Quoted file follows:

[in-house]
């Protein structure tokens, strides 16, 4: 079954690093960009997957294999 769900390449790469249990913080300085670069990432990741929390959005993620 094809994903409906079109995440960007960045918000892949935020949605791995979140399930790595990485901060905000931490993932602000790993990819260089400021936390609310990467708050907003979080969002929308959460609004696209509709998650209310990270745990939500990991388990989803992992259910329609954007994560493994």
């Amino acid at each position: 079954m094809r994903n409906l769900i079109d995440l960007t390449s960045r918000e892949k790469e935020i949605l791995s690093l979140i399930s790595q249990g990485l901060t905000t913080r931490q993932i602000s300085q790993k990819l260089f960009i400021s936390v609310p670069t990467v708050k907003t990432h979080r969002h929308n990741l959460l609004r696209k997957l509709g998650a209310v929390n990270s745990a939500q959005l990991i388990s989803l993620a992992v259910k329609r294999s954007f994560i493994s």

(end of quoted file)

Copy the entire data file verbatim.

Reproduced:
[in-house]
């Protein structure tokens, strides 16, 4: 079954690093960009997957294999 769900390449790469249990913080300085670069990432990741929390959005993620 094809994903409906079109995440960007960045918000892949935020949605791995979140399930790595990485901060905000931490993932602000790993990819260089400021936390609310990467708050907003979080969002929308959460609004696209509709998650209310990270745990939500990991388990989803992992259910329609954007994560493994």
């Amino acid at each position: 079954m094809r994903n409906l769900i079109d995440l960007t390449s960045r918000e892949k790469e935020i949605l791995s690093l979140i399930s790595q249990g990485l901060t905000t913080r931490q993932i602000s300085q790993k990819l260089f960009i400021s936390v609310p670069t990467v708050k907003t990432h979080r969002h929308n990741l959460l609004r696209k997957l509709g998650a209310v929390n990270s745990a939500q959005l990991i388990s989803l993620a992992v259910k329609r294999s954007f994560i493994s």